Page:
The Third Circuit has held that courts may consider various factors in adjusting an award of attorneys' fees including: (1) the time and labor required; (2) the novelty and difficulty of the questions; (3) the skill required to perform the legal service properly; (4) the preclusion of alternative employment; (5) the customary fee for similar work; (6) the nature of the fee payment arrangement; (7) time limitations imposed by the client or circumstances; (8) the amount involved and results obtained; (9) the experience, reputation and ability of the attorneys; (10) the undesirability of the case; (11) the nature and length of the attorney-client relationship; and (12) fee awards in similar cases. Public Interest Research Group of N.J. v. Windall, 51 F.3d 1179, 1186 n.8 (3d Cir. 1995). Of these, the most important factor in a court's decision to adjust attorney's fees is the "result obtained" by the plaintiff. Id. Courts have taken many approaches when adjusting attorneys' fees for lack of success. See, e.g., Wash. v. Phila. County Ct. of Common Pleas, 89 F.3d 1031, 1043 (3d Cir. 1996) (holding that a reduction of attorneys' fees by fifty percent was appropriate where plaintiff requested $750,000.00 in damages and was awarded $25,000.00 by the jury); Sheffer v. Experian Info. Solutions, Inc., 290 F. Supp. 2d 538, 551 (E.D.Pa. 2003) (reducing the fee award by 75% where plaintiff sought $300,000 in damages but was awarded the nominal amount of $1,000); Hall v. Am. Honda Motor Co., 1997 WL 732458 at *4 (E.D.Pa. Nov. 24, 1997) (reducing award by ten percent where plaintiff sought damages in excess of $50,000.00 and received final judgment of $4,000.00).

In the instant case, Plaintiff initially requested fees for 1,434.4 billable hours spent on a variety of litigation activities and Plaintiff's initial fee request amounted to $291,355.50. (Regan Exhibit B at 1). Thereafter, at the direction of this Court, Plaintiff revised the fee request and removed certain fees and costs related to pre-suit investigative services and other fees not related to the lawsuit. As a result of this further reduction, Plaintiff sought a total award of $226,765.50. As noted above, Plaintiff's request for attorney's fees is unopposed. Despite the lack of an adversary, however, this Court must review the attorney's fee award sought to determine the reasonableness of these fees. Thus, as set forth in more detail below, despite Plaintiff's request for $226,765.50 in attorneys' fees, the Court finds that an award of $216,480.00 is reasonable in this case.

To begin, the Court notes that Plaintiff did not succeed on all his claims in the underlying suit. Indeed, Plaintiff only prevailed on three of five claims set forth in the Complaint. Because the Third Circuit has directed that this is one of the most important factors in determining an award of attorney's fees, the Court finds that a reduction in the award is appropriate.

Moreover, in determining the extent and appropriateness of the award, the Court noted the substantial reductions that Plaintiff made to his own request for attorney's fees. For example, the Court noticed that in selecting items to remove from the petition, Plaintiff appeared to consider a list of items of like description, and, without any explanation, remove some items from the petition and, inexplicably, leave some items remaining on the petition. Specifically, the majority of line items pertaining to El Design, who was dismissed from this case, were voluntarily removed by Plaintiff. (Regan Aff. Ex. B at 3-4, 8, 10, 12). However, several items pertaining to this Defendant remained on the attorney fee request without any explanation. Thus, based on Plaintiff's own reductions and because Plaintiff has not provided any explanation as to why Haifa should bear some or any costs pertaining to El Design, the Court has removed the remaining line items pertaining to El Design. As a result, the Court will reduce the award by $5,097.50.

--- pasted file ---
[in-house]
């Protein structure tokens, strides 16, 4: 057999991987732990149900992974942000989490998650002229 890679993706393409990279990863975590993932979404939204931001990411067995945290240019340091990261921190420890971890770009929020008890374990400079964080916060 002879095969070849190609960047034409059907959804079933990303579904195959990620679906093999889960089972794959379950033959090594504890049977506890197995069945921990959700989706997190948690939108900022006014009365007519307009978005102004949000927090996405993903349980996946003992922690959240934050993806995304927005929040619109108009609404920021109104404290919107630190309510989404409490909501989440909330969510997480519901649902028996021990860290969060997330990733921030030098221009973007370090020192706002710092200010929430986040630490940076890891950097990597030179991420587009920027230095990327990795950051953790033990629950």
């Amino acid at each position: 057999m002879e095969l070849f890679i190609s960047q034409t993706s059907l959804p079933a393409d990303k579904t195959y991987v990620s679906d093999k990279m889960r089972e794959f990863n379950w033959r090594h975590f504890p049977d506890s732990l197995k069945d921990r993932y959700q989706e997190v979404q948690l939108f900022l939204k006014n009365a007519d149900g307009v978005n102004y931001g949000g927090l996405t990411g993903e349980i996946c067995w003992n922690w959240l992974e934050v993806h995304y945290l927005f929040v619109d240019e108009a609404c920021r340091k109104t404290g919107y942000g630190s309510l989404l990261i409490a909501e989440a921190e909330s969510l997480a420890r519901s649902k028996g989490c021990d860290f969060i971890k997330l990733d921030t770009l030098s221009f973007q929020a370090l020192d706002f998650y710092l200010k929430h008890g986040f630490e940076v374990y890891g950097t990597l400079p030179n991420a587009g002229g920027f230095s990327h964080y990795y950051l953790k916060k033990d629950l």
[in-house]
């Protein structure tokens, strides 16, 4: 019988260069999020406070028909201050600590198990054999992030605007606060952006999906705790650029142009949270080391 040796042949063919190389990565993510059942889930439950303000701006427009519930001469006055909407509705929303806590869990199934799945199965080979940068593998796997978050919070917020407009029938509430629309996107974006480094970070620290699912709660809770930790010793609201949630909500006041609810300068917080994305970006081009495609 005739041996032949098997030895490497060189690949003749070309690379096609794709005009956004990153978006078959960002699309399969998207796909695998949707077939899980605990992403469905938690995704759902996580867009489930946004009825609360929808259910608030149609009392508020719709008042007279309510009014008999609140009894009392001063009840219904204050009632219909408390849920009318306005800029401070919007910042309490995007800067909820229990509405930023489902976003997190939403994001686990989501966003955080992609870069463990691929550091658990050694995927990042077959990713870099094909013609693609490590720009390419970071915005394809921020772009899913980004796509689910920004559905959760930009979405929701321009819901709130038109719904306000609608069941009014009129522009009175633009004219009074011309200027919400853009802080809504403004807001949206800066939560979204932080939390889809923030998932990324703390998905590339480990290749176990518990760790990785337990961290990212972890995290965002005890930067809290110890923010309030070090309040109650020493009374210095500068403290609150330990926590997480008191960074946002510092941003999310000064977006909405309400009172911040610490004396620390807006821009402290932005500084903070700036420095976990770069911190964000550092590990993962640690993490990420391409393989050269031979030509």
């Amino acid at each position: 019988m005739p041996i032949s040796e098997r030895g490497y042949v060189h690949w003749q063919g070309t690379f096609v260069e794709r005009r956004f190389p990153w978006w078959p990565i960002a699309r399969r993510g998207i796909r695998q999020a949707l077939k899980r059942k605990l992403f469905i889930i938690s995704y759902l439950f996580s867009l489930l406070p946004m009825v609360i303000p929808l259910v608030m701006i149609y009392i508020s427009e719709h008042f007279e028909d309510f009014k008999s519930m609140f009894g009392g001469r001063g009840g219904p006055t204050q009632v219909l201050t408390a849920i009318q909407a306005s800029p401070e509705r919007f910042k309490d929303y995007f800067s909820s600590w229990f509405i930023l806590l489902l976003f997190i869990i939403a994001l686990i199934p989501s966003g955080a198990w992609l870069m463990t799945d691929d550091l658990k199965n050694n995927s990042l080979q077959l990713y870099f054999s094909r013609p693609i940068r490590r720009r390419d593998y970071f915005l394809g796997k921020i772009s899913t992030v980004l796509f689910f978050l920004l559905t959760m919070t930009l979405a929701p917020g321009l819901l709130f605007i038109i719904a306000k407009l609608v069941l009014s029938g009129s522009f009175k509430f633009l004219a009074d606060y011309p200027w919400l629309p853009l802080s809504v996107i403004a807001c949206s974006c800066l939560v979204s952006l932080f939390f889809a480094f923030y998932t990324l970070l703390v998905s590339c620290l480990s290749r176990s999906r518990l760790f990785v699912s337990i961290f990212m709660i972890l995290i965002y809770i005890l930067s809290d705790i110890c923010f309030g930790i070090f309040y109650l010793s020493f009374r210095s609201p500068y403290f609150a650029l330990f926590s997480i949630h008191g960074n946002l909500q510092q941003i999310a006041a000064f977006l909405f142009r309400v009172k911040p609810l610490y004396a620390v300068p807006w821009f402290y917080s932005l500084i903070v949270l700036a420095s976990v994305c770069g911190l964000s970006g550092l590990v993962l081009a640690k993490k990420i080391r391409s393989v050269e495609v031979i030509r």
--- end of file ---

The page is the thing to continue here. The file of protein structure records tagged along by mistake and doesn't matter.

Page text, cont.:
Similarly, Plaintiff removed the majority, but not all, of the entries described as "preparation of amended complaints." However, Plaintiff did not provide any explanation for the remaining items. Moreover, the Court notes that the amended complaints in this matter added defendants and claims unrelated to Plaintiff's claims against Haifa. Thus, in the absence of any further explanation why Haifa should pay legal fees unrelated to claims against it, and in the absence of explanation for why some, but not all, entries labeled "preparation of amended complaint" remained on the fee request, the Court will remove the remaining entries described as "preparation of amended complaint." In total, these reductions further reduce the award by $4,950.

Finally, the Court paid close attention to line items with inadequate descriptions. For instance, items labeled "phone conference with other" or "letter to other" were removed because the Court had no way to determine if these entries were related to this matter or these Defendants.Indeed, these items were considered too vague and lacked any further clarification and therefore were removed from the fee request. Thus, the Court will reduce the award by $237.00.

C In sum, the Court reduced Plaintiff's fee request by $10,284.50. Thus, the Court will grant Plaintiff an attorney's fee award of $216,480.00

III. CONCLUSION

For the reasons discussed above, Plaintiff's application for attorneys' fees is granted and Plaintiff may recover $216,480.00 in attorneys' fees. An appropriate order will follow.

The Honorable Freda L. Wolfson United States District Judge